Winston Blackmore describes living arrangements with his 21 wives

On the stand in federal tax court, Bountiful leader Winston Blackmore confirmed that he had 21 wives, including sisters whom he married on the same day in the same ceremony, The Globe and Mail reports:

“These are pretty much the list of people who lived with me as wives,” Mr. Blackmore said on Tuesday, following a series of questions from a Department of Justice lawyer that outlined the names and home communities of the women to whom Mr. Blackmore was “sealed” in ceremonies sanctioned by leaders of the Fundamentalist Church of Jesus Christ of Latter-Day Saints, or FLDS.

Those women, and their dozens of children, at some point lived in or near Bountiful, sometimes sharing his home on arrangements worked out among the families, he said. “The mothers pretty much decided that,” he said. “They fit themselves where everybody fit best.”

Some of the women – about eight or nine, he said – left following a religious split in the community in 2002.

The women were named in a tax proceeding in which the Government of Canada is seeking to prove that Mr. Blackmore, as the patriarch of a large, polygamous family, repeatedly understated his income on tax returns, resulting in hundreds of thousands of dollars being owed to the government. Mr. Blackmore and his lawyers, relying on provisions of the Income Tax Act that relate to congregations, maintain that Bountiful is a congregation and Mr. Blackmore’s tax burden should be shared with the community.

The Province explains

Blackmore claims he is minister to approximately 400 followers in Bountiful and that they constitute a congregation, which should provide them an enormous break on taxes.

Blackmore is the main shareholder of J.R. Blackmore and Sons (JRB), a large logging and forest products company with many holdings in southeastern B.C. and Idaho.

But on his tax forms for the six years in question, he claims his and the other three directors’ incomes were spread out over the entire congregation because they live communally and share their wealth, in accordance with their beliefs.

The four directors claimed they supported their large families on incomes of between $15,000 and $45,000 in one year of the years that was audited. […]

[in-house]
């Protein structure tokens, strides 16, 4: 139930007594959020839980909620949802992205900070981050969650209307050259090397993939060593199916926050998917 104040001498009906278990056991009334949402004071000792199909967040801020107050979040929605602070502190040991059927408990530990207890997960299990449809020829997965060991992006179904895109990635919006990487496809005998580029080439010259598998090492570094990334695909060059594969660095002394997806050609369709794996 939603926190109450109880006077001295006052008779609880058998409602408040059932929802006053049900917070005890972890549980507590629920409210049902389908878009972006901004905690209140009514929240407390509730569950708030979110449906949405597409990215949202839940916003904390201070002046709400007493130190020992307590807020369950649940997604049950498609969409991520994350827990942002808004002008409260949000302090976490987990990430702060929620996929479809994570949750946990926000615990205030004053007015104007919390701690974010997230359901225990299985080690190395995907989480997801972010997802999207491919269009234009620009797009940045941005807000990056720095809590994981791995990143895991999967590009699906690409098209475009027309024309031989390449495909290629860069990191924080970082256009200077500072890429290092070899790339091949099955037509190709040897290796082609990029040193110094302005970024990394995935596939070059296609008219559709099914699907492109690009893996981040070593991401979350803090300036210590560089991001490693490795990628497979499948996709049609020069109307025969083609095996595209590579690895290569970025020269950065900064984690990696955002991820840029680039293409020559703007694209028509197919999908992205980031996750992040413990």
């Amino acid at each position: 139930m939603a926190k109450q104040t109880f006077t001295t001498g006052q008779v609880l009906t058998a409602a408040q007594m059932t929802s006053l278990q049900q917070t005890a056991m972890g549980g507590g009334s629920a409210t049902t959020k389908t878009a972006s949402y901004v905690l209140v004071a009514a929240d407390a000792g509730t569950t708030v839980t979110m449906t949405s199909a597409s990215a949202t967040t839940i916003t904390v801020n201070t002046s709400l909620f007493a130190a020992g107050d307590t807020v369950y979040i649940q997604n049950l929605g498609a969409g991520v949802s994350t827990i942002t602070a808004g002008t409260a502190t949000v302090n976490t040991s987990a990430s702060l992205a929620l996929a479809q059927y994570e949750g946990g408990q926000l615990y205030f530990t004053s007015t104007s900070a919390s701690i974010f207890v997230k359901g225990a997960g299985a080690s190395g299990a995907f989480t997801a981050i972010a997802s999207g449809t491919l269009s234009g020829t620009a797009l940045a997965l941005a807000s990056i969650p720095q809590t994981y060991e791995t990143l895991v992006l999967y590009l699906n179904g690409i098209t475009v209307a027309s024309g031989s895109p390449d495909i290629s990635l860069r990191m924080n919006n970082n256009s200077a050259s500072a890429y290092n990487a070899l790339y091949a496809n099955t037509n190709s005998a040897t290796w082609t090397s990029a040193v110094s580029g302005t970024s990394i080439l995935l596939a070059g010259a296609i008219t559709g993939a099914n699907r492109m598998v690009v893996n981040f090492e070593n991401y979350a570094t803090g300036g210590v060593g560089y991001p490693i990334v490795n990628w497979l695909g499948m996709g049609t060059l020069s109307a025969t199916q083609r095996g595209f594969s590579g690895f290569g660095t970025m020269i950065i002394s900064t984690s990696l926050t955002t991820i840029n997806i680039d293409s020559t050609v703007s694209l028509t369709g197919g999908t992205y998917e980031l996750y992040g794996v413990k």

Lawyer Lynn Burch of the federal Justice Department, cross-examined Blackmore on Tuesday on his living arrangements with his various wives and their more than 60 children.

Burch asked Blackmore to list all 20 “plural wives,” after his first wife Jane Blackmore, whom he legally married in 1975 and with whom they have seven children.

Their marriage was recognized by the provincial government, but the next 20 are not.

Postmedia News says

The FLDS broke away from the mainstream Mormon church in 1890 over issues of polygamy and communal living.

Blackmore was ousted as bishop of the FLDS commune in Bountiful in 2002. He says he is now a minister and a businessman.

Federal lawyers are expected to argue Blackmore is not the leader of a recognized religious group and Bountiful is not a commune.

If they succeed, Blackmore’s claim that he shared his tax burden with about 400 others in the community who follow him will deprive him of claiming expenses for a religious institution.

The case is reportedly the first challenge to Section 143 of the Tax Act, which defines what a religion is.

The case is separate from any criminal proceedings. A special prosecutor has been appointed to find out whether any criminal charges should arise from practices in Bountiful – other than polygamy – such as sexual exploitation, sexual abuse of a minor and human trafficking.

Research resources on the FLDS and on Bountiful (and why its members are referred as Mormon Fundamentalists)

Polygamous sect leader Winston Blackmore owes $4.3m, taxman says

Polygamist sect leader Winston Blackmore is in Canada’s Federal Court, fighting the taxman who says he owes as much as $4.3 million in unpaid personal income taxes, business income and GST.